The long-run Phillips curve is vertical at the natural rate of unemployment because the trade-off relationship between the rate of unemployment and the rate of inflation disappears in the long run.

## Expectations theory and the Phillips curve

Expectations theory matters for the Phillips curve, because the initial assumption underpinning the short-run Phillips curve about agents having adaptive expectations was incorrect. The long-run Phillips curve incorporated rational expectations into the analysis and showed how the short and long-run Phillips curves interact.

Most importantly, it showed that reducing unemployment below the natural rate by increasing aggregate demand and moving along the short-run Phillips curve is unstable. The only way to reduce unemployment below the natural rate is by adopting appropriate long-term supply-side policies that reduce the natural rate of unemployment itself (in other words, shift the long-run Phillips curve leftwards).

Adaptive expectations are expectations about the future that agents form solely based on the values observed in the current and recent past periods.

Rational expectations are expectations about the future that agents form based on all the observed data (current and past), whilst acting in their full self-interest.

### How do expectations about inflation become actual inflation?

Expectations feed into the decision-making of economic agents, which affects their behaviour. Let’s take a look at an example in Figure 5 below.

In this example, the economy is on its long-run Phillips curve and at the natural rate of unemployment with 0 inflation rate (illustrated by point A in Figure 5 below). As the current rate of inflation is 0% the workers will expect the same 0% inflation rate in the next period, which will affect how they bargain over their wages with the employers.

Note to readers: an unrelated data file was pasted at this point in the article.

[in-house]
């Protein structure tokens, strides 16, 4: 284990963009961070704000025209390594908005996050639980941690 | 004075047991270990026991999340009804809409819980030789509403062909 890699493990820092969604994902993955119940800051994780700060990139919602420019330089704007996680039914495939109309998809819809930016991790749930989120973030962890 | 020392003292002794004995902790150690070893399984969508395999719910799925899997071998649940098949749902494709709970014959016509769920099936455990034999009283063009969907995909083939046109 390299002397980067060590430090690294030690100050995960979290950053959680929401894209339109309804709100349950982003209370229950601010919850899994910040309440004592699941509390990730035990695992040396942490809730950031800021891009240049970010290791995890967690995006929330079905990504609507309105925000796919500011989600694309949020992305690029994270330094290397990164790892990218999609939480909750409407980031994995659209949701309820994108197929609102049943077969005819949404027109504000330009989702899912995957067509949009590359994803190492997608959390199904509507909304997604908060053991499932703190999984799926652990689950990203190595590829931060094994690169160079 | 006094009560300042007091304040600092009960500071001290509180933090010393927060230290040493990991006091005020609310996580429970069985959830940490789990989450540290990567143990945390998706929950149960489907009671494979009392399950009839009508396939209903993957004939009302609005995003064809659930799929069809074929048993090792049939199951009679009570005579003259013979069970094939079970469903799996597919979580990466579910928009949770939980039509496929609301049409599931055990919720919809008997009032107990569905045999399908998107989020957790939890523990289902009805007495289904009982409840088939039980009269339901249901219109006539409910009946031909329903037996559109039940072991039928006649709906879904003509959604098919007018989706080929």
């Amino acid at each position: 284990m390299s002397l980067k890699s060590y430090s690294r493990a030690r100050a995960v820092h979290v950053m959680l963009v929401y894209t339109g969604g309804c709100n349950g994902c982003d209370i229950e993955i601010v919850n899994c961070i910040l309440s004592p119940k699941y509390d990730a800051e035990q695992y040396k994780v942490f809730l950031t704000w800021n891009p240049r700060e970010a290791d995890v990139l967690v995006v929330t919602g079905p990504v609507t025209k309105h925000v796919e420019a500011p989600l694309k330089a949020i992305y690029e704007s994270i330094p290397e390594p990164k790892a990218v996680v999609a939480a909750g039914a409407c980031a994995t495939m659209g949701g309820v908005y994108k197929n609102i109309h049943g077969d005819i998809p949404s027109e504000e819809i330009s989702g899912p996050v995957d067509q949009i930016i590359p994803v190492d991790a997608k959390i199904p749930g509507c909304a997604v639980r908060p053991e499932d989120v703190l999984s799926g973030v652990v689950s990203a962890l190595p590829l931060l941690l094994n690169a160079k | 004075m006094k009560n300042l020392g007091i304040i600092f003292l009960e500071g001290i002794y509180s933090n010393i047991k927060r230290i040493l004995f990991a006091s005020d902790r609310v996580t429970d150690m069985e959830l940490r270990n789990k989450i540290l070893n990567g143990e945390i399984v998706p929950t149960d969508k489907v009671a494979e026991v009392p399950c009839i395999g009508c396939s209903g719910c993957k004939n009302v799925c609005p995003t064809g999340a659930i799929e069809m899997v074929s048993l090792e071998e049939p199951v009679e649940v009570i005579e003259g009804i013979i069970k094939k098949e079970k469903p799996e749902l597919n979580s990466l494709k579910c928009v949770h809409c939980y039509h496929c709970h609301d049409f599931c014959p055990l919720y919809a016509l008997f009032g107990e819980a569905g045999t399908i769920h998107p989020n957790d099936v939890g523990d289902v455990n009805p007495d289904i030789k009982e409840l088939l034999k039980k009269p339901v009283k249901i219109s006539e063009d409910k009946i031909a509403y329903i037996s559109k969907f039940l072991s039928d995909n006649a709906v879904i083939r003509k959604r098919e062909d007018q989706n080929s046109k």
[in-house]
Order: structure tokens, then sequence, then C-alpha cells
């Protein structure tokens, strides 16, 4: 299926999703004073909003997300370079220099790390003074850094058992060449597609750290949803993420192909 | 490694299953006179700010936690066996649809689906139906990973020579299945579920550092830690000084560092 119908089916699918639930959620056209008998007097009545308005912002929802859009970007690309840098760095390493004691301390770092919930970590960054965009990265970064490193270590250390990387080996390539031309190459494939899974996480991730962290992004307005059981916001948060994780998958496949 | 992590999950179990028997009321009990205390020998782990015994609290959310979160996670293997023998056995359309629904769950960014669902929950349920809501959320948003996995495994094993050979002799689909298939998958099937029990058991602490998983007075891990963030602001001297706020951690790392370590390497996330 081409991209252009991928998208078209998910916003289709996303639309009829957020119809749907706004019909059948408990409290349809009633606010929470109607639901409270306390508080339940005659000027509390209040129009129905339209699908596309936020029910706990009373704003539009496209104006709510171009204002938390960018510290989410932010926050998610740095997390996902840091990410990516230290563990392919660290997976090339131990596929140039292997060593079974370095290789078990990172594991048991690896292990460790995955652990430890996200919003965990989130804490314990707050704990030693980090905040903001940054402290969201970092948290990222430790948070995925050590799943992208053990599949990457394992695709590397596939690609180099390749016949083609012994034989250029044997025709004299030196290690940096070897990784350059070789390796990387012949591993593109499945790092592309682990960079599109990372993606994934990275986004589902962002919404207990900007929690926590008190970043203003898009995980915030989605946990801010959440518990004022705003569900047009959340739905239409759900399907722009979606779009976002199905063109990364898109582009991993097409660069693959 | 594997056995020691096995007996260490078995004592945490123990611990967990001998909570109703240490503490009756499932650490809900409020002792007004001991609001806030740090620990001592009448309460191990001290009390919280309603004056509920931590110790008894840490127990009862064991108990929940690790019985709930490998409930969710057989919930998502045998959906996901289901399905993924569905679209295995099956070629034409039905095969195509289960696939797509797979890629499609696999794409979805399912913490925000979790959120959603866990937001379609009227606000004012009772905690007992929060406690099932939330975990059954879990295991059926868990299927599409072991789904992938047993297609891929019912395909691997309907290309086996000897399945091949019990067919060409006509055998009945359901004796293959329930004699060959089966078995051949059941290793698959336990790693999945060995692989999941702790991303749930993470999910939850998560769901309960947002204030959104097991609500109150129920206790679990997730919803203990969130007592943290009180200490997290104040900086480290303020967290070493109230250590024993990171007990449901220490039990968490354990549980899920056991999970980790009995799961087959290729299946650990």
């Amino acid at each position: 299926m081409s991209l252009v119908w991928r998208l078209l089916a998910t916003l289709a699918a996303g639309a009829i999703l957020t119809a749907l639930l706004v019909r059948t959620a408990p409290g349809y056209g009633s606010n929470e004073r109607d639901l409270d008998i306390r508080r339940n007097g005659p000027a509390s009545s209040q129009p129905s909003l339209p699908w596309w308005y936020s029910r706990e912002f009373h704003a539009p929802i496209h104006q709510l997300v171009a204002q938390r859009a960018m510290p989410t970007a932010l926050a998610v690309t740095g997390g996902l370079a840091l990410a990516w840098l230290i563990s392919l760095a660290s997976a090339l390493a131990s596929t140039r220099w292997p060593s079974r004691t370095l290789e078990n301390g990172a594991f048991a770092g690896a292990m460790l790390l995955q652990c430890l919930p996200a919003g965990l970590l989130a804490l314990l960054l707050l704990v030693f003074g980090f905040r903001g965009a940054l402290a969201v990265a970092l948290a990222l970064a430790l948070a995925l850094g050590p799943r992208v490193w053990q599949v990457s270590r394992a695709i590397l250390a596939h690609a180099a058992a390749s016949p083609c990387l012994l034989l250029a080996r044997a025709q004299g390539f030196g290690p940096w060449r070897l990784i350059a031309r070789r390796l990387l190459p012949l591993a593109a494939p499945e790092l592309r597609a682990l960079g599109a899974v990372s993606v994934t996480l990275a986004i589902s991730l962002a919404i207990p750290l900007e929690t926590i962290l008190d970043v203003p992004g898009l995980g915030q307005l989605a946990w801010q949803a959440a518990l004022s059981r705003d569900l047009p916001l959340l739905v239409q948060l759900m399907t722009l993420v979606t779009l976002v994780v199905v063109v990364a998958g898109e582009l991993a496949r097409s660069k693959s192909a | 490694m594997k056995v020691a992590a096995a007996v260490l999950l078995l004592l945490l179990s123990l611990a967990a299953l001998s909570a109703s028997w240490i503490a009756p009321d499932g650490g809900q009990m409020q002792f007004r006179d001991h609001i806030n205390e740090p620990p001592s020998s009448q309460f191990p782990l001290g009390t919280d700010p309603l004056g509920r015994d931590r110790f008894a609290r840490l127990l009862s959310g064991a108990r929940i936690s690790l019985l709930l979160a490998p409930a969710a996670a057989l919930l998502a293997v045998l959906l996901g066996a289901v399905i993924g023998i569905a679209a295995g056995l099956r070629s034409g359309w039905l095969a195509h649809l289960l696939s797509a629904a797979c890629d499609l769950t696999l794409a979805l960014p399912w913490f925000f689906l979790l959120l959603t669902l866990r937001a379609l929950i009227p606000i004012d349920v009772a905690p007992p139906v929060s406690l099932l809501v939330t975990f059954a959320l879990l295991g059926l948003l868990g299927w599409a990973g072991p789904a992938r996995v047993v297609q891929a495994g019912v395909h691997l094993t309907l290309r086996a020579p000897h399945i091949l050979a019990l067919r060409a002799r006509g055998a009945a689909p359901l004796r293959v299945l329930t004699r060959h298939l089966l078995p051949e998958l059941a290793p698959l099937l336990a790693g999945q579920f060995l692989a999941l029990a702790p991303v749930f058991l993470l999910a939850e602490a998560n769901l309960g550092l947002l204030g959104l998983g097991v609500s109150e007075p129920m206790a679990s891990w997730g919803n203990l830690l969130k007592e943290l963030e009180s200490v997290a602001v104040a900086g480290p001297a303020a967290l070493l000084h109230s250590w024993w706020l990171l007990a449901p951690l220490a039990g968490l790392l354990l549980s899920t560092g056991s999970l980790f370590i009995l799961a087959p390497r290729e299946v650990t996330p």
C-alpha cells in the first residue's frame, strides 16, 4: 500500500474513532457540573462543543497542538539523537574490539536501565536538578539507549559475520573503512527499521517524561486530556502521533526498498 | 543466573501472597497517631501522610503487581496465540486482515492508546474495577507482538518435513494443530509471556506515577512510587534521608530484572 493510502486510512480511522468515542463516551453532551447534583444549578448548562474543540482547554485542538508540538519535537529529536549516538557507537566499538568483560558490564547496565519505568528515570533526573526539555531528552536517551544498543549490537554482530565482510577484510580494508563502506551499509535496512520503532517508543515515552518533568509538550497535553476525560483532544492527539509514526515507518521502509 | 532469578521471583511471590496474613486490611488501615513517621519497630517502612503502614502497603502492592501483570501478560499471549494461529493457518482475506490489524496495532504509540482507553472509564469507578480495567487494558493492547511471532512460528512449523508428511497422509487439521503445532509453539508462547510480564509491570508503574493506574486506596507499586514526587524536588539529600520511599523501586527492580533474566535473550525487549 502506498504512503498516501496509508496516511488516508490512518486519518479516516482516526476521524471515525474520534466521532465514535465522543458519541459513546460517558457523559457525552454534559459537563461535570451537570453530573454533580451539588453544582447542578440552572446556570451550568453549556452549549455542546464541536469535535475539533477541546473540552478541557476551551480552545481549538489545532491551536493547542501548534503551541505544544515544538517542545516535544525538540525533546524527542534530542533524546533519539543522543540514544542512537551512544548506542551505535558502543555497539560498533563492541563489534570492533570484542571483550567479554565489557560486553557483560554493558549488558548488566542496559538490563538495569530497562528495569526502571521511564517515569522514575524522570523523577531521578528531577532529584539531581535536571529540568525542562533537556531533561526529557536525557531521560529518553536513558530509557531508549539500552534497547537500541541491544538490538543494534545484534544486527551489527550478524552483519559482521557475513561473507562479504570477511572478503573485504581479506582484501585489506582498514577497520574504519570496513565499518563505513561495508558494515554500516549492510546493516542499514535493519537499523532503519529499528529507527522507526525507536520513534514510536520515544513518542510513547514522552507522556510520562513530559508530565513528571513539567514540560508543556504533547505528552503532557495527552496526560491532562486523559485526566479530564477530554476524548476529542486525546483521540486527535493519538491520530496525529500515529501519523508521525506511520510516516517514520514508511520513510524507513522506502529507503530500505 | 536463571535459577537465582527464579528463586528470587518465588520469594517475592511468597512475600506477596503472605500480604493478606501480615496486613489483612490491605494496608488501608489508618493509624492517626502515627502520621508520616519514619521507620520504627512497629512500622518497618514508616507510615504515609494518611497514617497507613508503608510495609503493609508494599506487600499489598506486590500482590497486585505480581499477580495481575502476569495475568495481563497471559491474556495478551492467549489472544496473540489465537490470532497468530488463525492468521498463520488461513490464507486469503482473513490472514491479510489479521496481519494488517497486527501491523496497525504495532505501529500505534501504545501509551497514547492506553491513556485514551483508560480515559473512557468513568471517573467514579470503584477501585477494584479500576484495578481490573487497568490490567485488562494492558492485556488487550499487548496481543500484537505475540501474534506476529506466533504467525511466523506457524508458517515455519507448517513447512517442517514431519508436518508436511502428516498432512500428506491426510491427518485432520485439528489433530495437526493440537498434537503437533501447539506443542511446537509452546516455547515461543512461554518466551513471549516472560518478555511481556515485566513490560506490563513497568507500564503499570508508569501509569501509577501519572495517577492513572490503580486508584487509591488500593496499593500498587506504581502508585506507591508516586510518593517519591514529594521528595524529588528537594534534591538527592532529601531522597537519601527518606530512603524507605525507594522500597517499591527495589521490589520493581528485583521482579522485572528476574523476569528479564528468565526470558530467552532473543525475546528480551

If there is an increase in aggregate demand, it will lead to a movement along the short-run Phillips curve (SRPC1) from point A to point B. This results in a higher inflation rate (I1). The workers then adapt their expectations based on the observed value of inflation and take it into account when bargaining over their wages in the next period.

However, companies will adapt as well. The demands for higher wages mean increased costs of production, which causes them to hire fewer people. This leads to a shift of the short-run Phillips curve to the right (from SRPC1 to SRPC2), causing unemployment to rise back to the natural rate (U). The economy is at point C now and at the natural rate of unemployment. However, the inflation rate stayed at I1. This is how expectations about the future inflation rate became the actual inflation rate in the next period.

Figure 5. How Expectations Affect Inflation, StudySmarter Original

## Government policies and the Phillips curve

Two of the macroeconomic objectives of a government are low unemployment and low and stable inflation. However, as we have seen from the Phillips curve, these two objectives conflict with each other.